Yesterday, Stev, myself, Gone2Alpine, and two of his friends headed out to Mt. Lola, one of my favorite spring/summer patch skiing destinations in Tahoe. A fairly popular snowmobiling area in the winter, it's virtually empty of folks in the spring and summer, except for the occasional hiker and mountain biker, and of course the die-hard skiers such as myself and friends.
In "normal" years past the approach to Lola is pretty straight-forward: drive up an unmarked logging road, cross the "Jan Michael Vincent Bridge of Danger", continue up another unmarked logging road, then hike to the ridge and traverse. All told the hiking end of the approach usually takes 45-minutes.
Said 45-minute approach was what we expected on this day, but alas a couple of fallen trees and copious amounts of snow made it otherwise; the trees were blocking the road, the snow was covering most of the hiking trail. Our approach ended up being full-on Gilligan's Island (a 3-hour tour, for those of you on the clueless tip). While the initial meadow portion of the hike was relatively snow free, once we got to the proper trailhead it was 90% snow encrusted. We "stormed the castle" on a snow (and bush) whacking jaunt straight up the east side of Lola, forgoing the official trail when we couldn't find it any more due to the snow coverage.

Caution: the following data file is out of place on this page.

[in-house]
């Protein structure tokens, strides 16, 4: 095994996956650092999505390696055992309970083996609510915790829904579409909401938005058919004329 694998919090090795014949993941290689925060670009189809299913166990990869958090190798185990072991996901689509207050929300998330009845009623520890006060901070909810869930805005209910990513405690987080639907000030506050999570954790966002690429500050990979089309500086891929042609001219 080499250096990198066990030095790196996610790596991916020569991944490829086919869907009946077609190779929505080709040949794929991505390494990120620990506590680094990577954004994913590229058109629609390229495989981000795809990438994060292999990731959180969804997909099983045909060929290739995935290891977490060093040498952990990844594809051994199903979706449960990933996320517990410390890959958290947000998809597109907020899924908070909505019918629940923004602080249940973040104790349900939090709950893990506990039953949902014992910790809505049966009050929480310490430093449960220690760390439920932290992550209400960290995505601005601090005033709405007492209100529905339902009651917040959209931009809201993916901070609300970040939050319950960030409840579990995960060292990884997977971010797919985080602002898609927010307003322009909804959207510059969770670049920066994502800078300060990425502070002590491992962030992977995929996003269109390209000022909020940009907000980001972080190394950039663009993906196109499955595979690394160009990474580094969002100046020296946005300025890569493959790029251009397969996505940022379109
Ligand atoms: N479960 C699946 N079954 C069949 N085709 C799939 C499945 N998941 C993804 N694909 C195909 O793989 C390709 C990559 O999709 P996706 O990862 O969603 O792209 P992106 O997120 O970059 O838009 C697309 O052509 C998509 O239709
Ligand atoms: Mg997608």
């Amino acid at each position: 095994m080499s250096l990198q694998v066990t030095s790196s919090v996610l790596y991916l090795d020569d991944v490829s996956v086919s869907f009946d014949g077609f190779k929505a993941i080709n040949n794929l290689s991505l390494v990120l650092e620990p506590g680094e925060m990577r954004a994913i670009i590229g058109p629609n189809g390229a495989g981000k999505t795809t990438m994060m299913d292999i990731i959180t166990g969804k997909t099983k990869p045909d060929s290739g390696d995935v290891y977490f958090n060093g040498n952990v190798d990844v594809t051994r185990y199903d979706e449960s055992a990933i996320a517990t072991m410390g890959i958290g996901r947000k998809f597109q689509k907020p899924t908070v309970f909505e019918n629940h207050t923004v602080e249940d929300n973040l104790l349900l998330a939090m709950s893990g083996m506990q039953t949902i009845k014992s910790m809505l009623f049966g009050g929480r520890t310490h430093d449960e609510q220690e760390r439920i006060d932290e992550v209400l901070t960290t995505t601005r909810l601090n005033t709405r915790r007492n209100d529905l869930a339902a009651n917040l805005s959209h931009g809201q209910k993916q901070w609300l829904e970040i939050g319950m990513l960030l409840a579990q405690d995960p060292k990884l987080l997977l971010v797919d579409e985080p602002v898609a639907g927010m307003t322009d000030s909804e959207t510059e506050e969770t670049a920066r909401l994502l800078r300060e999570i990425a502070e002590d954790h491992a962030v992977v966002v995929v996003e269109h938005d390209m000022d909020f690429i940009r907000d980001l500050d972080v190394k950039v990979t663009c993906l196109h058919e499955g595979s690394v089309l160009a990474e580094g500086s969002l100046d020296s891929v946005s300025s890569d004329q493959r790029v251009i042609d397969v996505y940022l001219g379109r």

The ridge was holding more snow than I've ever seen at this time of year, which was great for us. Turns were nice and creamy, thanks to virtually untouched white canvases yearning for our two plank painting technique. There were hints of snowmobiles (high side marks) and a couple of old snowboard tracks, but other than that the ridge was clean and ripe for a little art school smearing.
One plus of so much snow was that a chute facing down toward nearby Independence Lake was holding glorious (in the 5 seasons that I've been hiking/skiing around Lola and the surrounding area there has never been snow in this chute). Naturally, we graced it with our sticks. Creamy corn goodness satisfied our souls.
While the snow covered trail was a bit of a bane on the ascent, it proved to be a boon on the descent, as we were able to ski all the way down to the meadow (in comparison to the 3 hour approach, our descent took about 30 minutes!).
I snapped quite a number of photos, but we're still sifting through them and will post in the coming days.
In the meantime, here's a mini-TR from Gone2Alpine to tide you over: